Packera quaerens (Not NMRPTC Rare)
[taxon report][distribution map][all photos][line drawing]
Scientific Name: Packera quaerens (Greene) W.A. Weber & A. Love
Synonyms: Packera quaerens (Greene) W.A. Weber & A. Love is now a synonym of Packera hartiana (A. Heller) W.A. Weber & A. Love; Senecio quaerens Greene
Vernacular Name: Gila groundsel
R-E-D Code: 2-2-2
Description: Perennial; stems erect, 30-60 cm tall, nearly glabrous except for thin, floccose tomentum in leaf axils; leaves glabrous or nearly so, mostly basal, with oval blades that are broadly rounded at apex and shallow serrate-toothed along margins; stem leaves few, usually deeply and regularly toothed and acute at apex; heads several, 8-10 mm high; phyllaries narrow, in a single series; ray flowers 8-13, yellow; pappus of numerous white capillary bristles, achenes glabrous. Flowers July and August.
Similar Species: Packera hartiana and P. quaerens are sympatric. Packera quaerens lacks stolons, is nearly glabrous, and is found on wet soils. The somewhat drier habitats of P. hartiana, its occasional stolons, and more pubescent inflorescence and lower leaf surfaces, were used to differentiate the two taxa. There are many intermediate forms with problematic identities.
Distribution: New Mexico, Catron County, Mogollon and San Francisco mountains; adjacent Arizona, mountains of Greenlee and Apache counties.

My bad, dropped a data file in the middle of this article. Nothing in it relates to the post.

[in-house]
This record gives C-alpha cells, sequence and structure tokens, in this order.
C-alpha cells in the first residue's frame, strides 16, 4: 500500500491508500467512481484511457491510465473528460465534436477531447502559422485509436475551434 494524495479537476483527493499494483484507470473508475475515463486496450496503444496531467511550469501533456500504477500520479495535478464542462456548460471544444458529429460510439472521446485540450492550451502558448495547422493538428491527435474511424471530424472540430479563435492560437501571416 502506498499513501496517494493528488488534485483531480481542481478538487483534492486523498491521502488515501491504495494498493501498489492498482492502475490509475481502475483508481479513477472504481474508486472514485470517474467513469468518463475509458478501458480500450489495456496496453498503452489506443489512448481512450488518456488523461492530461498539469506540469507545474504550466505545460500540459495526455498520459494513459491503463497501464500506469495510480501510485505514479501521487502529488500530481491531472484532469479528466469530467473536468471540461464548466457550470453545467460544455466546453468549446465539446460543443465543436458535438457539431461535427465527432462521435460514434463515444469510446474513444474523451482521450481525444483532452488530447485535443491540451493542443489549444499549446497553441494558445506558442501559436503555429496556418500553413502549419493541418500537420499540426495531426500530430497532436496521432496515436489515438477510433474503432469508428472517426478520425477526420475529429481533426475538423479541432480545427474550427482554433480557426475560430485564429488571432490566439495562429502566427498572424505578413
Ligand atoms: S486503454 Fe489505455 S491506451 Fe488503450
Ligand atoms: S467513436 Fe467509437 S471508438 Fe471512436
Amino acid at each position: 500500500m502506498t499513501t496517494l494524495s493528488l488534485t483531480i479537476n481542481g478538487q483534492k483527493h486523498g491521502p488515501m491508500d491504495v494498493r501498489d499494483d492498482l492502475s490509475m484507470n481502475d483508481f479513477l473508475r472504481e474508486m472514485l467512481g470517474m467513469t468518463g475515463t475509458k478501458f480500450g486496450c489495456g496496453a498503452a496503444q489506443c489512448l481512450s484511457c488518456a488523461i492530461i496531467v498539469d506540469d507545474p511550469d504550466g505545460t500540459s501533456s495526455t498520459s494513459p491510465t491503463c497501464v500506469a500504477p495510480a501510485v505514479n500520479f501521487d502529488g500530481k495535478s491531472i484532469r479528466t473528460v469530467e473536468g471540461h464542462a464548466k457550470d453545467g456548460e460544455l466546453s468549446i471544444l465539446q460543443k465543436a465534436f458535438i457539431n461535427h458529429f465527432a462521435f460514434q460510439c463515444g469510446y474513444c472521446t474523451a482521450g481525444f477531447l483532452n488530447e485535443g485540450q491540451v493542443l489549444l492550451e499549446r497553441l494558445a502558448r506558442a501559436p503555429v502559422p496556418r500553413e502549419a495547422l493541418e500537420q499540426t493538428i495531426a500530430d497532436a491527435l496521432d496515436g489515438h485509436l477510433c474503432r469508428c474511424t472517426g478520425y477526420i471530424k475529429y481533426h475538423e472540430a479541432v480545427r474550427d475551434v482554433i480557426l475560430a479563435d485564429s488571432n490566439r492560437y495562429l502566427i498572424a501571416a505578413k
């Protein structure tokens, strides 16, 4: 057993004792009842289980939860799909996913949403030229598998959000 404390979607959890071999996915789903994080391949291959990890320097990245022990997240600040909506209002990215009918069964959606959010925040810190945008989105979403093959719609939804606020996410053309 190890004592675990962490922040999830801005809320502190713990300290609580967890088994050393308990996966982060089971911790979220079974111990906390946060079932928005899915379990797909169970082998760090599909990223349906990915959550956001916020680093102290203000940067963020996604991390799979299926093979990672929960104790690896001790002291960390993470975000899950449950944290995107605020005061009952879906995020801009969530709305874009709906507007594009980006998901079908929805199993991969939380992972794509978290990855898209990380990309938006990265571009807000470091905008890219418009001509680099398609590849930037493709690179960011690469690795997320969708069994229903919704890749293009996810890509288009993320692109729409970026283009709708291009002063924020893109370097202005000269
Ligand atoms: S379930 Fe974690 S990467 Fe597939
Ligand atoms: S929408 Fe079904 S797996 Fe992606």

Habitat: Wet meadows and stream banks in upper montane coniferous forest; 2,450-2,750 m (8,000-9,000 ft).
Remarks: Several of the species in the Packera hartiana Complex, which includes P. quaerens, are very difficult to differentiate. Packera quaerens is treated as a synonym of P. hartiana in Flora of North America, Vol. 20 (2006). The NMRPTC accepts this taxonomic treatement. Packera hartiana is a common species found in AZ, NM, and TX that does not meet NMRPTC criteria as rare.
Conservation Considerations: Packera quaerens and Trifolium longipes ssp. neurophyllum often occur in the same habitat. Both are rare riparian species in the Mogollon Mountains. This habitat type has historically been heavily utilized in a number of way and needs more intensive protective management.
Important Literature (*Illustration):
*New Mexico Native Plants Protection Advisory Committee. 1984. A handbook of rare and endemic plants of New Mexico. University of New Mexico Press, Albuquerque.
Barkley, T.M. 1978. Senecio. In: North American flora, series 2. 10:50-139.
*Ivey, R.D. 1995. Flowering plants of New Mexico, 3rd edition. Published by the author, Albuquerque, New Mexico.
Flora of North America Editorial Committee. 2006. Flora of North America, volume 20. Oxford University Press, New York.
Information Compiled By:
Robert Sivinski, 1999; last updated 2007